Designed & maintained by Carol Gingell
© C.Gingell 2015 -
© Broadland Memories 2015
This collection of 18 images date from around 1900-
I originally thought that the first two photos here were taken at Dover, but my thanks go to Chris Booth for correctly identifying them as being Folkestone Harbour which is where our holiday party appear to have begin their journey to Norfolk. This view looks across the harbour towards the rail line which ran right down to the docking area for steam ships. In the background you can just about see the rail swing bridge which was built in 1893 to allow ships to enter the inner harbour. It had replaced an earlier bridge.
A second photo taken at Folkestone Harbour somewhere between 1900 and 1905. In the background is East Cliff with a Martello tower perched on top, a remnant of defences established during the Napoleonic wars.
One of the large, twin funnelled passenger steam ships which operated out of Folkestone. Whilst Dover had established a regular steam ship crossing to Calais in 1820, the harbour at Folkestone was further developed during the 1840s, and a regular service between Folkestone and Boulogne began operating.
This is presumably the same steam ship, approaching to pass on the starboard side.
A bit blurred, but I’ve included this photo to illustrate how different these times were. This is a four-
This shows Southwold Lighthouse, photographed from the corner of North Parade and St James Green. Is it possible that the trip was broken to pick up one of the Belle Steamers to continue on the Great Yarmouth, or would this have been an excursion whilst they were at Great Yarmouth I wonder. Trinity House began work on building the lighthouse here in 1887, coming in the operation in September 1890. It was initially operated by oil lamps, later replaced by a vapourised petroleum lamp before finally being electrified in 1938.
This was also taken on North Parade at the junction of Dunwich Road in Southwold. The pier would have just been out of site in the distance, over to the right. The pier was built in 1900 and was one of several which were constructed by the coast Development Company, primarily as berthing stations for their “Belle” steamers which plied their way up and down the east coast. A service was certainly in operation between Southwold and Great Yarmouth at this time.
Paddle steamers moored alongside Hall Quay at Great Yarmouth. In the foreground is the ‘Yare’ steamer -
Great Yarmouth Yachting Station, looking upstream, the photographer standing just beyond the White Swan public house and North West Tower. In ‘Broadland Sport’, published in 1902, Nicholas Everitt wrote: “Yachts, boats, punts, steam-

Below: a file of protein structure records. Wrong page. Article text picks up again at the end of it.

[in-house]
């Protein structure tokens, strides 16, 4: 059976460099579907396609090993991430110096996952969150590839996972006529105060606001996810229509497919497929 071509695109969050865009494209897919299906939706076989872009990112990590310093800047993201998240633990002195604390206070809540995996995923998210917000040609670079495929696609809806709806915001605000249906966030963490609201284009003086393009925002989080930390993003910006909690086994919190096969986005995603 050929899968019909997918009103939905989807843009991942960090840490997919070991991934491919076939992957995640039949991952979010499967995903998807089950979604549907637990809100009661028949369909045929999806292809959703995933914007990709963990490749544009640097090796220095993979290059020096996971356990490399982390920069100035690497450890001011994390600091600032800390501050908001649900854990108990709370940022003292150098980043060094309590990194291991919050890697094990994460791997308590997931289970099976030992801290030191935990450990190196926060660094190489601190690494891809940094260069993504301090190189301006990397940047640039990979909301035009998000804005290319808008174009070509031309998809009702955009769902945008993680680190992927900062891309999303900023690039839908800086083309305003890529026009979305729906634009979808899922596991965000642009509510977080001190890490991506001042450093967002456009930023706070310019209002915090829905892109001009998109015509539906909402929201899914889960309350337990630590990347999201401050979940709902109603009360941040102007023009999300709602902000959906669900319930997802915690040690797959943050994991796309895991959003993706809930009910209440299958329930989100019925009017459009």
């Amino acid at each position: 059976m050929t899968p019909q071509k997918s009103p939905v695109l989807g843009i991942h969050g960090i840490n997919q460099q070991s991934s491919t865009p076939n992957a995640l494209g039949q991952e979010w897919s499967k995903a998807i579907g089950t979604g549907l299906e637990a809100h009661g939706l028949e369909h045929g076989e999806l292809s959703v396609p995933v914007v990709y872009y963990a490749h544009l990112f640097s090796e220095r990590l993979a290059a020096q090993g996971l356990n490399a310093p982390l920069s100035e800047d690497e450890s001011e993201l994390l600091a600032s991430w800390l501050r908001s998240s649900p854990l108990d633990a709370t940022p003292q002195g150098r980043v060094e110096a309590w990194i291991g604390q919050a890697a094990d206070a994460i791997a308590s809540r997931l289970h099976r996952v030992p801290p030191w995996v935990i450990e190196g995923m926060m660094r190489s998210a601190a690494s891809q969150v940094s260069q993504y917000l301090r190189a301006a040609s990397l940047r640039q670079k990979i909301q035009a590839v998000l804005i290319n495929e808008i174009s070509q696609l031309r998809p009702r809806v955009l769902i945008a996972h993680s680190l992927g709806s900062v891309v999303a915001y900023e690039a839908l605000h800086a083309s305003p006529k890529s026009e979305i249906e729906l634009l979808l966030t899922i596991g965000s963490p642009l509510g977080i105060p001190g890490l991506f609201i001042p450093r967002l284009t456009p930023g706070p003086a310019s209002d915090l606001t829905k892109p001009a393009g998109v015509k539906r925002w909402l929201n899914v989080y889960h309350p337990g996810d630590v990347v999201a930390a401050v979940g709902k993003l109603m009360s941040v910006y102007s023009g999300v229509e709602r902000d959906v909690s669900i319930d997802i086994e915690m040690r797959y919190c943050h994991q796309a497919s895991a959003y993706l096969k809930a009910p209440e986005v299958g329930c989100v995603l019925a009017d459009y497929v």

A closer view of the many craft moored at the yachting station. The boat moored on the outside of the two wherries seen here is probably the racing yacht ‘Caprice’ which was also seen in the previous collection of photos.
A large sailing cruiser is photographed heading upstream at Great Yarmouth. There appears to be a name written on the burgee but, sadly, I can’t quite make out what it is.
The first of two images which, I presume, show the gentlemen who were accompanying our photographer on this trip. The chap on the right, in the cap, would probably have been the skipper.
The second photograph of the holiday party and skipper.
Another photograph taken from the moored yacht, looking upstream at the yachting station.
Having set off from the quay, this view looks back downstream towards the North West Tower and suspension bridge.
Apart from the seven photos taken at Great Yarmouth, there were only three others which were taken on the Broads. This shows an unidentified trading wherry, converted for pleasure use, crossing Breydon Water.
This was Horsefen Mill which stood alongside the Ludham bank between the entrance to Womack Dyke and Potter Heigham. The mill was built c1800 and later became known as Goodwin’s Mill after Alfred Goodwin took over the running of it after the First World War. The mill was demolished in the 1950s or 60s and a pumping station can now be found close to where it once stood, opposite the start of the Thurne bungalows which line the Repps bank.
The final photo from this set shows Potter Heigham Bridge, with the Bridge Hotel just seen on the right. Originally called the Waterman’s Arms when it was first built in the 1880s, taking that name from the former inn which stood nearby, by the early 1900s it had been renamed the Bridge Hotel. A photograph showing both the new and old buildings alongside one another can be found within the Pre-